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Attorney Randy Ratliff

First-Party d4A Trusts

Estate Planning Attorney Counseling People in Nashville and Beyond

There are many kinds of trusts that can provide a monetary or strategic benefit for a single person or couple’s estate plan. One particular kind of trust is aimed at protecting the assets of a disabled person while still allowing him or her to qualify for certain government benefits, such as Medicaid or TennCare; these are called “special needs” trusts. Ordinary trusts, while useful for other purposes, are typically not designed to effectuate the same goal as a special needs trust, so it is important to consult with a skilled Nashville estate planning lawyer if you are considering putting your assets into a trust in order to remain (or become) eligible for particular benefits. Attorney Randy Ratliff can help with drafting or administering an existing trust, and he can explain how a trust affects other estate planning tools like a will or power of attorney.

One type of special needs trust is a “First-Party d4A Trust.” This is a self-settled, first-party trust established for the benefit of a disabled trustor. Assets held through a First-Party d4A Trust are not usually considered to be “available resources” for means-tested benefits. There are constraints on the age of the settlor of such a trust, and not every disabled person will be able to enter into such a fiduciary arrangement. These types of trusts are irrevocable, and the settlor must be the sole beneficiary. The settlor of the trust may be able to request an accounting of the trust under some circumstances.

Pros and Cons of a First-Party d4A Trust

The settlor/beneficiary of a First-Party d4A Trust uses his or her own assets to fund the trust (hence the “first-party” language in the name of the trust). While most self-settled trusts are countable assets under regulations establishing qualification for government aid, assistance, or benefits, First-Party d4A Trusts do not count against an applicant for benefits like Medicaid, Supplemental Security Income (SSI), or Qualified Medicare Beneficiary. Allowing the settlor to put his or her personal assets into the trust and use them exclusively for his or her own benefit can add greatly to the quality of life of the settlor/beneficiary.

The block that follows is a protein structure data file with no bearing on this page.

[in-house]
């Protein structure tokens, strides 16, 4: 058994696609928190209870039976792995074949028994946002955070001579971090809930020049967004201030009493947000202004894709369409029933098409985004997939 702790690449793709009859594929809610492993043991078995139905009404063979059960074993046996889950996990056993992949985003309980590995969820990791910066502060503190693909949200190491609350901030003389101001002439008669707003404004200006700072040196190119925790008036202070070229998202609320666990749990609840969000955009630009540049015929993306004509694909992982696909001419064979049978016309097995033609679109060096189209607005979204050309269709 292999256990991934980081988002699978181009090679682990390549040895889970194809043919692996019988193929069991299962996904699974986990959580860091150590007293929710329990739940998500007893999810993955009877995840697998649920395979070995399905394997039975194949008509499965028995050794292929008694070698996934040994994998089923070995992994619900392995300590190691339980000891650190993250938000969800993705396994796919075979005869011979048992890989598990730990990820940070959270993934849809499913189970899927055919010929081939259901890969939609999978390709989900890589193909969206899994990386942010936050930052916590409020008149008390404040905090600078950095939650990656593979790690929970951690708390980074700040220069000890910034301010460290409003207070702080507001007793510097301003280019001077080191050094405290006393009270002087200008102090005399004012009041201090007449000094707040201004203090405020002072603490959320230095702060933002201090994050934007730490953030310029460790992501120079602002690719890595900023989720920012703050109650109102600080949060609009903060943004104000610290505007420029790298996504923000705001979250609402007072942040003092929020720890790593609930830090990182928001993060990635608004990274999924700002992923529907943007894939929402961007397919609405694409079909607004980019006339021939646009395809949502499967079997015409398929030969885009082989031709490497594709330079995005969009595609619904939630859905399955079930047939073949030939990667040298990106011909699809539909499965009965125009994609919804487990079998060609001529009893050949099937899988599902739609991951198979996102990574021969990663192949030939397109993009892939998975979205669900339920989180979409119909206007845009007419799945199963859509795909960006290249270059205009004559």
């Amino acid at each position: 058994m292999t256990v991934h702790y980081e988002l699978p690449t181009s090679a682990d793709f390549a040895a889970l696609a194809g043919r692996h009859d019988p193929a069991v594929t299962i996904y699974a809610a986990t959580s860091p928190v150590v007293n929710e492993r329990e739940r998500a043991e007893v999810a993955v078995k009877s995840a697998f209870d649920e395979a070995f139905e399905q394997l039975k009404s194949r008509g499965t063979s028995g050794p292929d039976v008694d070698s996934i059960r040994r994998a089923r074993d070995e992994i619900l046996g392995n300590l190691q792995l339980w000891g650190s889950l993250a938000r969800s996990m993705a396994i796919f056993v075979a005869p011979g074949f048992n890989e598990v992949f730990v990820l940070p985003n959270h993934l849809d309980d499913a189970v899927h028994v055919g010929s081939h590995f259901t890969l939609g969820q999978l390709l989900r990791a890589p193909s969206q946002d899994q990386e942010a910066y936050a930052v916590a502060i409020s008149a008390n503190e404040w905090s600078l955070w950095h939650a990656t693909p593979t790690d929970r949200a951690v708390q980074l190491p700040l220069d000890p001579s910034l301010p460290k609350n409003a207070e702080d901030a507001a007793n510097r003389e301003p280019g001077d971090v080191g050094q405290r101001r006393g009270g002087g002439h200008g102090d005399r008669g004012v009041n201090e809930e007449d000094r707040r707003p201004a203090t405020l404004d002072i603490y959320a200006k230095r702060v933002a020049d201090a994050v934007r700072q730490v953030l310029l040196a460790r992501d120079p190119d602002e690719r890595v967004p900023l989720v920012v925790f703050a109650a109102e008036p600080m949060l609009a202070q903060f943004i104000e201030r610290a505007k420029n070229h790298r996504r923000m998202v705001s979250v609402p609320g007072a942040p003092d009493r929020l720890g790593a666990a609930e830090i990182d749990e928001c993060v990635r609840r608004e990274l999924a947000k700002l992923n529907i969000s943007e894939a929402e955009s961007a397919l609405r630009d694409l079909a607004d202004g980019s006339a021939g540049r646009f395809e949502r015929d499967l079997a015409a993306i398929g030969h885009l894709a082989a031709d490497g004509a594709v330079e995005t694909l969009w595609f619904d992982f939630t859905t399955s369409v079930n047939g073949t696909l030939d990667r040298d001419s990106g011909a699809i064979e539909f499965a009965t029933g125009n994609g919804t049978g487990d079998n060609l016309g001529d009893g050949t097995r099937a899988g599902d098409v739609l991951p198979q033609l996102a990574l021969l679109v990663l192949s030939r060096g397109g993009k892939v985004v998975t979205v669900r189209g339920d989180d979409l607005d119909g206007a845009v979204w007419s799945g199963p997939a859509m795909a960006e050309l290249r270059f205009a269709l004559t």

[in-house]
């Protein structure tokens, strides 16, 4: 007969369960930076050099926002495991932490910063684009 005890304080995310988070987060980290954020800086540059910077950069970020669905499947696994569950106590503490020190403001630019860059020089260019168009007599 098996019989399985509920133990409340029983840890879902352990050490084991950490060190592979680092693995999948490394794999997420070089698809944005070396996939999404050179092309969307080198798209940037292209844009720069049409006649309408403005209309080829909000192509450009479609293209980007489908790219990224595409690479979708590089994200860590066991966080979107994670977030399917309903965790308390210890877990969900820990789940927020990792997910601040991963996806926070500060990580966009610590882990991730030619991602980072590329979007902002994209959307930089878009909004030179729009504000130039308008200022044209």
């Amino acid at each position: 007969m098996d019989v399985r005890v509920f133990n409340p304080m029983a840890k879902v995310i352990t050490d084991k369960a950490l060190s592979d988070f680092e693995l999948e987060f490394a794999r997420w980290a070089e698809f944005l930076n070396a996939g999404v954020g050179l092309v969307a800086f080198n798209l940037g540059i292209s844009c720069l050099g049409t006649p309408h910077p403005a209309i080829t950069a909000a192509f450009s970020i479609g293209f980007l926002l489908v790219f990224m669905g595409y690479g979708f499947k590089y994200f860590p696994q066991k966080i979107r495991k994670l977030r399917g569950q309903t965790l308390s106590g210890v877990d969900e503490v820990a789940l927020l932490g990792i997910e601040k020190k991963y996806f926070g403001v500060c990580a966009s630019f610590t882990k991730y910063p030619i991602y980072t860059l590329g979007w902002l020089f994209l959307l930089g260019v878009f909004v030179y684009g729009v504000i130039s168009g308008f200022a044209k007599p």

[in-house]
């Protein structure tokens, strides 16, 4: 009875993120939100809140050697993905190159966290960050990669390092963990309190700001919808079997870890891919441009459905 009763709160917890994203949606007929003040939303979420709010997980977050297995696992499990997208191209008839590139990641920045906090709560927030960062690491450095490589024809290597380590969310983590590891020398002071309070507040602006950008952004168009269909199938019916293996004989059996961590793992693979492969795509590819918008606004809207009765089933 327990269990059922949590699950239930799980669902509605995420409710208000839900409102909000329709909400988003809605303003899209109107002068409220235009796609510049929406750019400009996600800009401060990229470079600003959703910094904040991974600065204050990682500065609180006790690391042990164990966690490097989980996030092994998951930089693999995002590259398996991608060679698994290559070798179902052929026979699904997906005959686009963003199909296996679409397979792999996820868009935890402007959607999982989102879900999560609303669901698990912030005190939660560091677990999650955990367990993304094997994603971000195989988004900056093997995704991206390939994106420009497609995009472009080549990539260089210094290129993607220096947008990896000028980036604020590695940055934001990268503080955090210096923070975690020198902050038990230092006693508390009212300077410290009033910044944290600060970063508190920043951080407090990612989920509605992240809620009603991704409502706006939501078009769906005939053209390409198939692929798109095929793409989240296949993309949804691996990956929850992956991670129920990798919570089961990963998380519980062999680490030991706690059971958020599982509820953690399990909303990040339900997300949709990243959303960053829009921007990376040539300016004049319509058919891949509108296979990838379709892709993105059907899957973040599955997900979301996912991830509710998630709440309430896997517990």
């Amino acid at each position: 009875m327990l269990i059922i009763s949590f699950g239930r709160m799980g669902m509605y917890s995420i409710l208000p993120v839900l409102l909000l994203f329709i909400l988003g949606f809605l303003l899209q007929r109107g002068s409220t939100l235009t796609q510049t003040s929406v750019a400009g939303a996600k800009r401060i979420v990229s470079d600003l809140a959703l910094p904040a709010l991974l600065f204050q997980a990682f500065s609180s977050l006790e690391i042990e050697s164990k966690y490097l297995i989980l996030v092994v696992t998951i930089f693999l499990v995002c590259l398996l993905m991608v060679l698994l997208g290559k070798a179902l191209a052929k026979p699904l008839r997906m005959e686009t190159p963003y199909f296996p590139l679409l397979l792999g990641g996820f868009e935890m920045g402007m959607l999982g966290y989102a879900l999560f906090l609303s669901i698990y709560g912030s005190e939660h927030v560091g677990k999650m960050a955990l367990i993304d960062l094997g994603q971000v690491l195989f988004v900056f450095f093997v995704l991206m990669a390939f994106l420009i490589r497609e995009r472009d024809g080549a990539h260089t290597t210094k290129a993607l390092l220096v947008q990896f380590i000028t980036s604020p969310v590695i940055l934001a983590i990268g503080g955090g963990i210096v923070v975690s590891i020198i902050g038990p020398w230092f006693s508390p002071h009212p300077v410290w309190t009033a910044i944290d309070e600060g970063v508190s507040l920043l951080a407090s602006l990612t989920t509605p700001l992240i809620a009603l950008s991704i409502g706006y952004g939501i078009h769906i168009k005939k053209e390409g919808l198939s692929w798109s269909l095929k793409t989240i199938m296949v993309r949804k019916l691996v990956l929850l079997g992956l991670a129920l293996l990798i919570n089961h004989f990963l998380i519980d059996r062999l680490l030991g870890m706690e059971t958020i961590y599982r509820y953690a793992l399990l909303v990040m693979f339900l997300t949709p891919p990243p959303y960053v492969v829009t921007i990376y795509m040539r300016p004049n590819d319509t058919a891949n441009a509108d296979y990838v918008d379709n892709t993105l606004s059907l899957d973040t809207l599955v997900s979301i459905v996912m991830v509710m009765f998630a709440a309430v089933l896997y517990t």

Unfortunately, there is a major drawback to a First-Party d4A Trust: the payback provision. In exchange for the ability to put one’s assets in a trust and still be able to receive government benefits, First-Party d4A Trusts must contain a provision allowing the government to be paid back for benefits expended on behalf of the settlor of the trust. Of course, the funds available for paying back the government are limited to the amount left in the trust at the settlor’s death; this may or may not be enough to fully reimburse the government for the benefits received by the settlor of the trust.

Consult a Nashville Lawyer About Your Estate Planning Options

Finding the right type of trust or other estate planning tool takes time, skill, and knowledge. Not every law firm has the ability to do this, nor do the many websites on the internet offering one-size-fits-all estate planning documents. Attorney Randy Ratliff works with clients in Nashville, Cool Springs, Franklin, Brentwood, Madison, Goodlettsville, Joelton, Antioch, and Hermitage, as well as other communities in Davidson and Williamson Counties, to protect their hard-earned assets and provide future security for their families by using the most effective tools currently available under the law, sometimes including First-Party d4A Trusts. Call us at 615-656-8282 or contact us online to schedule an appointment to discuss your trust and estate planning needs. Together, we can address your particular financial and legal situation with the goal of protecting your assets, maximizing your estate, and giving you the peace of mind to face your golden years with confidence. We also will take into account your objectives in terms of building a strong future for your loved ones and ensuring that your wishes are honored regarding health care and other late-life matters.